:ets.select_count is very slow

:ets.select_count seems much slower than manual counting using :ets.next.
I filled the table (ordered set) with a million records with the keys {i, j}, where i and j are integers in the range from 1 to 1000 inclusive.
Then I counted the number of records with keys greater than {500, 0} and less than {599,: infinity} (100k records).

defmodule Test do
  def bench() do
    set = :ets.new(:set, [:set])
    ord = :ets.new(:ord, [:ordered_set])

    Enum.each(1..1000, fn i ->
      Enum.each(1..1000, fn j ->
        r = {{i, j}, "#{i}-#{j}"}
        :ets.insert(set, r)
        :ets.insert(ord, r)
      end)
    end)

    ms = [
      {
        {:"$1", :_},
        [{:andalso, {:>, :"$1", {{500, 0}}}, {:<, :"$1", {{599, :infinity}}}}],
        [true]
      }
    ]

    {set_time, 100_000} = :timer.tc(&:ets.select_count/2, [set, ms])
    {ord_time, 100_000} = :timer.tc(&:ets.select_count/2, [ord, ms])
    {ord_time_man, 100_000} = :timer.tc(&select_count/3, [ord, {500, 0}, {599, :infinity}])

    IO.puts("set         (select) - #{set_time}")
    IO.puts("ordered_set (select) - #{ord_time}")
    IO.puts("ordered_set (manual) - #{ord_time_man}")
  end

  def select_count(table, from, to) do
    select_count(table, :ets.next(table, from), to, 0)
  end

  def select_count(table, from, to, res) when from < to do
    select_count(table, :ets.next(table, from), to, res + 1)
  end

  def select_count(_table, _from, _to, res), do: res
end

Test.bench()

Results on my machine:

set         (select) - 208715
ordered_set (select) - 121615
ordered_set (manual) - 15120

Is there a way to speed up :etc.select_count?

Can you post the manual select_count code? Does it do something clever to not have to traverse the entire table? When I did a naive implementation of this the numbers turned out about the same for ets:select_count and my manual version:

select_count(Table, Min, Max) ->
    select_count_(Table, ets:first(Table), Min, Max, 0).

select_count_(_T, '$end_of_table', _Min, _Max, Cnt) ->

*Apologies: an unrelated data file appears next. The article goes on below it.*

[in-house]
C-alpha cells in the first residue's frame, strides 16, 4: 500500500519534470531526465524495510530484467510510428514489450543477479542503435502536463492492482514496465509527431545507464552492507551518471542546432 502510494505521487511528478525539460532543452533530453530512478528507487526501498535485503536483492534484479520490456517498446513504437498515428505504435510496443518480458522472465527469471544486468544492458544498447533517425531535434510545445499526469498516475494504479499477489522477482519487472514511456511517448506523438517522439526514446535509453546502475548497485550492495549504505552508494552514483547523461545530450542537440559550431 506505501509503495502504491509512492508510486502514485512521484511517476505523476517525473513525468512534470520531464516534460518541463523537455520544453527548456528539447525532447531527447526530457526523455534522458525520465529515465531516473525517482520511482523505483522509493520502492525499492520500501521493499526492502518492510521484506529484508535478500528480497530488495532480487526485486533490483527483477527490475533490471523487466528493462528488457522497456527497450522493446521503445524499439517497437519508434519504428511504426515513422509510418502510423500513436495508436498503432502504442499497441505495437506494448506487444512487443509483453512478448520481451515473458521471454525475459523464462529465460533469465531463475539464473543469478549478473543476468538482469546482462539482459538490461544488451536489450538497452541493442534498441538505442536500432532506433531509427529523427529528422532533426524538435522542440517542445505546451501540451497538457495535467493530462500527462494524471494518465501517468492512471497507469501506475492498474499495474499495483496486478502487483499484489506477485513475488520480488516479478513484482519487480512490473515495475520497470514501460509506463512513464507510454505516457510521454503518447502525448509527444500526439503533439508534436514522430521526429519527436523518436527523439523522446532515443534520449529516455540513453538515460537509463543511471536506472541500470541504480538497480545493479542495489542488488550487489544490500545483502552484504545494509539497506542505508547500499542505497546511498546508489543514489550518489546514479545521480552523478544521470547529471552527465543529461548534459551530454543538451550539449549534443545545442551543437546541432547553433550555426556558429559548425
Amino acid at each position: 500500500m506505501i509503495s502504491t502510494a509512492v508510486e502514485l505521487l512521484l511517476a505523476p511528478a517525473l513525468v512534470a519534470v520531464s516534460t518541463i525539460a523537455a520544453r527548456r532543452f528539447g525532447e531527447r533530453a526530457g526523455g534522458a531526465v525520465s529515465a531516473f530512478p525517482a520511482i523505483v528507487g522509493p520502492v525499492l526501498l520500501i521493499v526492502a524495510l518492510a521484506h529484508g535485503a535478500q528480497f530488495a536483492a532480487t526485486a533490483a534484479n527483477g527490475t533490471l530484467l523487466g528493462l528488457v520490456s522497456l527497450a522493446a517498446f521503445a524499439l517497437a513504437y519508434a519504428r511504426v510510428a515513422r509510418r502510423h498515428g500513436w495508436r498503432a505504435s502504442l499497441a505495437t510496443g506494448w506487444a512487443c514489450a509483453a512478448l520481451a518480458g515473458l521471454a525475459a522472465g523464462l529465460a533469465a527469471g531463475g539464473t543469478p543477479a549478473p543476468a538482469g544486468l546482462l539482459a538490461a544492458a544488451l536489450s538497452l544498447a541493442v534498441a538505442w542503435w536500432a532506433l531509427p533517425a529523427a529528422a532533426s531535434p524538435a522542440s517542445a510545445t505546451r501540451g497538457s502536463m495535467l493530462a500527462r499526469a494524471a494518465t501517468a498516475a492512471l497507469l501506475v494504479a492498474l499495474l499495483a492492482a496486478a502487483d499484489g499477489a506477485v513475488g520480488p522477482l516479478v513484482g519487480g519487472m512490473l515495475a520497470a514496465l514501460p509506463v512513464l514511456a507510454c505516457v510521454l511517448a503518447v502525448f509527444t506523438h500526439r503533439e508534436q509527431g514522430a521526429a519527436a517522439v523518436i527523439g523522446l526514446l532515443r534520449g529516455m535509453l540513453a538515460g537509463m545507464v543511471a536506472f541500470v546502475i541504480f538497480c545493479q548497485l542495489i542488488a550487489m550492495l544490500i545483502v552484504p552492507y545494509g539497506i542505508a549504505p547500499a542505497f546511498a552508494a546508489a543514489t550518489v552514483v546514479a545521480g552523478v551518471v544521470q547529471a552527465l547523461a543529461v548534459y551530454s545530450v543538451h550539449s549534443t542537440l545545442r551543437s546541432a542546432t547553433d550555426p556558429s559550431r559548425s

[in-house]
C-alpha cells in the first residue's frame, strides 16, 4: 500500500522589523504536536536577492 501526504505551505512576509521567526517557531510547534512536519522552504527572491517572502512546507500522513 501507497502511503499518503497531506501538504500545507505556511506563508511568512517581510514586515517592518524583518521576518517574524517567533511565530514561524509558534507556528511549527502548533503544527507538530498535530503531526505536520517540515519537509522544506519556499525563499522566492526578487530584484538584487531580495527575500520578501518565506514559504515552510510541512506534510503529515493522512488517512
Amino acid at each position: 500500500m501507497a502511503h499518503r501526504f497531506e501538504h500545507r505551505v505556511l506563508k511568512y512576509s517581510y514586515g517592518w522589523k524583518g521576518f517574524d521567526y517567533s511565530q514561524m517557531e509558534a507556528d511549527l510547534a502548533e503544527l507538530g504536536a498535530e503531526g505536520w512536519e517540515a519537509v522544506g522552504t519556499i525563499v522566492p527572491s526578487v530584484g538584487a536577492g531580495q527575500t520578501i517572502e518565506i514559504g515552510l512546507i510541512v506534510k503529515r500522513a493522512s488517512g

Cnt;
select_count_(T, Key, Min, Max, Cnt) ->
    if Key > Min andalso Key < Max ->
            select_count_(T, ets:next(T, Key), Min, Max, Cnt+1);
       true ->
            select_count_(T, ets:next(T, Key), Min, Max, Cnt)
    end.
3 Likes

I already posted it. Take a closer look.
And yes it does. It uses :ets.next to jump directly to the first element you need.
It doesn’t work with a set, but perfectly works with an ordered set.

FYI, you’ll have to scroll within the snippet to see the select_count implementation. Depending on your OS you may not see a scroll bar (although I haven’t tested that yet since I configure my OS to always show a scroll bar).

But this is what it looks like for reference:


  def select_count(table, from, to) do
    select_count(table, :ets.next(table, from), to, 0)
  end

  def select_count(table, from, to, res) when from < to do
    select_count(table, :ets.next(table, from), to, res + 1)
  end

  def select_count(_table, _from, _to, res), do: res
2 Likes

My reading of the ETS docs is that :ets.select_count provides guarantees about traversal behavior that repeatedly using :ets.next (especially without safe_fixtable in a :set) does not.

Additional wild speculation (I have not measured this): calling :ets.next involves copying the key into the ETS table’s process and then copying the next key back into the caller’s process, while handling a match specification happens entirely inside the ETS process. Maybe there’s a performance win if keys are sufficiently large? (EDIT: now imagine the ETS process and the caller are not on the same node :scream: Then the keys are eating network bandwidth!)

ETS is not location transparent. So if you are reading across nodes you need to use explicit RPC calls.

1 Like

Ah, so there you go. The matchspec compiler is not clever enough to figure that out, nor do I think that it ever will be.

1 Like

That was indeed why I did not see it… what an odd UI design

1 Like